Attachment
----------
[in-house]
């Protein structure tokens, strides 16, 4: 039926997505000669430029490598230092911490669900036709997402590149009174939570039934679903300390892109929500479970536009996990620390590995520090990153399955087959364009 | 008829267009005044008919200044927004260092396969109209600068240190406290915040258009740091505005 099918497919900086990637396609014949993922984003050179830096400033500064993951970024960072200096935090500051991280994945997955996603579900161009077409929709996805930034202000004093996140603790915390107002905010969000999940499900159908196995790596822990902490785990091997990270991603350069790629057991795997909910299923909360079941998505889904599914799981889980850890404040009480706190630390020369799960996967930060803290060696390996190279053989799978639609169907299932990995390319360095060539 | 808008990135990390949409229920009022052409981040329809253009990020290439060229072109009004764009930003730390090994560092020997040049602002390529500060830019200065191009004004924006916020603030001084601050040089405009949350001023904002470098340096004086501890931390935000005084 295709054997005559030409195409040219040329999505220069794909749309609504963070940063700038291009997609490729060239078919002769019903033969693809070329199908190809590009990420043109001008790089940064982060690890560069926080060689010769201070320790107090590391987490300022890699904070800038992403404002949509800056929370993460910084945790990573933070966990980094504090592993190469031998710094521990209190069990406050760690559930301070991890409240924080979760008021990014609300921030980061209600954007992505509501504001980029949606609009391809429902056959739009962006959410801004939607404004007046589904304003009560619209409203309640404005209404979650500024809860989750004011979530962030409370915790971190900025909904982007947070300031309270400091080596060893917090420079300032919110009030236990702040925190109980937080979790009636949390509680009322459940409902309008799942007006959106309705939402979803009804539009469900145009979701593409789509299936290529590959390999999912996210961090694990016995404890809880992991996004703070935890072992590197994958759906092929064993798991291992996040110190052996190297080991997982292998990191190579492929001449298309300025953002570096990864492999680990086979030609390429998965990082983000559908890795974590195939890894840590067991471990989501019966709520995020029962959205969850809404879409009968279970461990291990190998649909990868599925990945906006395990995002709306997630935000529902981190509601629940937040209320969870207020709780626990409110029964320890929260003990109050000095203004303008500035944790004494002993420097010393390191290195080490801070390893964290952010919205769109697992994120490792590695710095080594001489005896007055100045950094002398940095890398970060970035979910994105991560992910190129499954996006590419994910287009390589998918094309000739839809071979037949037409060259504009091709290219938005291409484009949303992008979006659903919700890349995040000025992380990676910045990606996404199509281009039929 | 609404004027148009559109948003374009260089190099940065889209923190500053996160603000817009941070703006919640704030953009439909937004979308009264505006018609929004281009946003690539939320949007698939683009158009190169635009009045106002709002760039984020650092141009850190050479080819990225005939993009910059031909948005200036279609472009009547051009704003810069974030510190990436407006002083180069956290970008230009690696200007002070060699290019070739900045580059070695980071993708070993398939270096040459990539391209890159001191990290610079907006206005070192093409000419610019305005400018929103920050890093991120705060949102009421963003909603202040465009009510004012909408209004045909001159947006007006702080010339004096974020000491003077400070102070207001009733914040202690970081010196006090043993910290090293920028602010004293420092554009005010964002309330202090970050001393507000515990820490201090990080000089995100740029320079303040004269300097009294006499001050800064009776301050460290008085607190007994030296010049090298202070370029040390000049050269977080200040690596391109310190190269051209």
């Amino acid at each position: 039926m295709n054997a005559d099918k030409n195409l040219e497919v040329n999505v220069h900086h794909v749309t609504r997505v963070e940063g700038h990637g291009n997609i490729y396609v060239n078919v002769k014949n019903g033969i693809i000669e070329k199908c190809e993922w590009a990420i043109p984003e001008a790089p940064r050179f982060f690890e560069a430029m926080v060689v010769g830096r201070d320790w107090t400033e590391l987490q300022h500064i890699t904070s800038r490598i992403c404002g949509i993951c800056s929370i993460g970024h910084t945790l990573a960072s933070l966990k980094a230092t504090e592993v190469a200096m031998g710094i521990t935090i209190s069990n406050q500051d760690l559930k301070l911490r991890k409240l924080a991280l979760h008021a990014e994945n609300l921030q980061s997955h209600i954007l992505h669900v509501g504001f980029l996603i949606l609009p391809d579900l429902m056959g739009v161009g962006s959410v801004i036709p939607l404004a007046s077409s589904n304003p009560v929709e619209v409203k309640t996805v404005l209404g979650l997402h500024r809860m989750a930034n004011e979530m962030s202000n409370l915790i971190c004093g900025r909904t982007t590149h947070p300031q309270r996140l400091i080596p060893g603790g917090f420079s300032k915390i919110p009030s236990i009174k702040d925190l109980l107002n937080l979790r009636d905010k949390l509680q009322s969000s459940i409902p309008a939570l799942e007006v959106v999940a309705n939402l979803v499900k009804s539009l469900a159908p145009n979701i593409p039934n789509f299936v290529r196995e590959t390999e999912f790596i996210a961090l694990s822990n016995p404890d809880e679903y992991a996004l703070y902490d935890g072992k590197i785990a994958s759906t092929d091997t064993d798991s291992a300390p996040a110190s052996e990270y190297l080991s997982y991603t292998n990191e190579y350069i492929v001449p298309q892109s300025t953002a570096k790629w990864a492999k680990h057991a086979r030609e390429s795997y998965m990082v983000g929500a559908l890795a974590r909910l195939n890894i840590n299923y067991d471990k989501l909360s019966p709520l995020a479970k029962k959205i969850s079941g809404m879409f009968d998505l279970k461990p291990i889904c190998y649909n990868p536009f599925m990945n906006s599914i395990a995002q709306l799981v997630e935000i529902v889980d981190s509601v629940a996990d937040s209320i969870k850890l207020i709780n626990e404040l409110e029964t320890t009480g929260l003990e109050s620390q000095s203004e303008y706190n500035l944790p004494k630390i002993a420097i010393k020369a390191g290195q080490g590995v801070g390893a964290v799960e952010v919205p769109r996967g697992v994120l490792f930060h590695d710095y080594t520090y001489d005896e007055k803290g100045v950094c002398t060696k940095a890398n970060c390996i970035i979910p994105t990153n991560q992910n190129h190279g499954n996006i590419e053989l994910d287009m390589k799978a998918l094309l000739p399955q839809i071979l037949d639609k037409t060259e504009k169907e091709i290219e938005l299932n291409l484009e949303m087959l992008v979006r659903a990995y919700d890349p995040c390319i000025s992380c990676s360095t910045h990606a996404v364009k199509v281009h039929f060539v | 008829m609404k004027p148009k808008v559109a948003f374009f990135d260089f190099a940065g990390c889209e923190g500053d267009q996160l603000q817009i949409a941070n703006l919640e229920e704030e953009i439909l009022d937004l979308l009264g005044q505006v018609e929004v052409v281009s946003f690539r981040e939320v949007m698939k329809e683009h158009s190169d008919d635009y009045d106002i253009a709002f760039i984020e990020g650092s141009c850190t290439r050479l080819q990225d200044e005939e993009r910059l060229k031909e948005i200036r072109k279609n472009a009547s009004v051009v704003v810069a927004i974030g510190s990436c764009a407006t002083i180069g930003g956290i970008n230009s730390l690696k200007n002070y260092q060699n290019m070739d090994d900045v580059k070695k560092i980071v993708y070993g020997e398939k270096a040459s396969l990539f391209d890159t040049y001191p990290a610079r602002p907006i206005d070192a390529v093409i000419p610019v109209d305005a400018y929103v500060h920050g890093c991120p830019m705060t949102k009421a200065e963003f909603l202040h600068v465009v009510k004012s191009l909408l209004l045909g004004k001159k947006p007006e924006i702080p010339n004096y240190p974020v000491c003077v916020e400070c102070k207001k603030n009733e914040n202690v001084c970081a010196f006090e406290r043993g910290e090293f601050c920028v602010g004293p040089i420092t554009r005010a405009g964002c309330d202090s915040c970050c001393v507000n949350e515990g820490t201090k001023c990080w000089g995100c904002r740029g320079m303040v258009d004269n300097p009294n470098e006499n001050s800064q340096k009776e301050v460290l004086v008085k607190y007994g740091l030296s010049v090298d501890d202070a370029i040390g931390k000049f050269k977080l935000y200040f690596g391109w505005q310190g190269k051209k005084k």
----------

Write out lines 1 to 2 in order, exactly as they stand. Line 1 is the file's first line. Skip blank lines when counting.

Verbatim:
[in-house]
């Protein structure tokens, strides 16, 4: 039926997505000669430029490598230092911490669900036709997402590149009174939570039934679903300390892109929500479970536009996990620390590995520090990153399955087959364009 | 008829267009005044008919200044927004260092396969109209600068240190406290915040258009740091505005 099918497919900086990637396609014949993922984003050179830096400033500064993951970024960072200096935090500051991280994945997955996603579900161009077409929709996805930034202000004093996140603790915390107002905010969000999940499900159908196995790596822990902490785990091997990270991603350069790629057991795997909910299923909360079941998505889904599914799981889980850890404040009480706190630390020369799960996967930060803290060696390996190279053989799978639609169907299932990995390319360095060539 | 808008990135990390949409229920009022052409981040329809253009990020290439060229072109009004764009930003730390090994560092020997040049602002390529500060830019200065191009004004924006916020603030001084601050040089405009949350001023904002470098340096004086501890931390935000005084 295709054997005559030409195409040219040329999505220069794909749309609504963070940063700038291009997609490729060239078919002769019903033969693809070329199908190809590009990420043109001008790089940064982060690890560069926080060689010769201070320790107090590391987490300022890699904070800038992403404002949509800056929370993460910084945790990573933070966990980094504090592993190469031998710094521990209190069990406050760690559930301070991890409240924080979760008021990014609300921030980061209600954007992505509501504001980029949606609009391809429902056959739009962006959410801004939607404004007046589904304003009560619209409203309640404005209404979650500024809860989750004011979530962030409370915790971190900025909904982007947070300031309270400091080596060893917090420079300032919110009030236990702040925190109980937080979790009636949390509680009322459940409902309008799942007006959106309705939402979803009804539009469900145009979701593409789509299936290529590959390999999912996210961090694990016995404890809880992991996004703070935890072992590197994958759906092929064993798991291992996040110190052996190297080991997982292998990191190579492929001449298309300025953002570096990864492999680990086979030609390429998965990082983000559908890795974590195939890894840590067991471990989501019966709520995020029962959205969850809404879409009968279970461990291990190998649909990868599925990945906006395990995002709306997630935000529902981190509601629940937040209320969870207020709780626990409110029964320890929260003990109050000095203004303008500035944790004494002993420097010393390191290195080490801070390893964290952010919205769109697992994120490792590695710095080594001489005896007055100045950094002398940095890398970060970035979910994105991560992910190129499954996006590419994910287009390589998918094309000739839809071979037949037409060259504009091709290219938005291409484009949303992008979006659903919700890349995040000025992380990676910045990606996404199509281009039929 | 609404004027148009559109948003374009260089190099940065889209923190500053996160603000817009941070703006919640704030953009439909937004979308009264505006018609929004281009946003690539939320949007698939683009158009190169635009009045106002709002760039984020650092141009850190050479080819990225005939993009910059031909948005200036279609472009009547051009704003810069974030510190990436407006002083180069956290970008230009690696200007002070060699290019070739900045580059070695980071993708070993398939270096040459990539391209890159001191990290610079907006206005070192093409000419610019305005400018929103920050890093991120705060949102009421963003909603202040465009009510004012909408209004045909001159947006007006702080010339004096974020000491003077400070102070207001009733914040202690970081010196006090043993910290090293920028602010004293420092554009005010964002309330202090970050001393507000515990820490201090990080000089995100740029320079303040004269300097009294006499001050800064009776301050460290008085607190007994030296010049090298202070370029040390000049050269977080200040690596391109310190190269051209």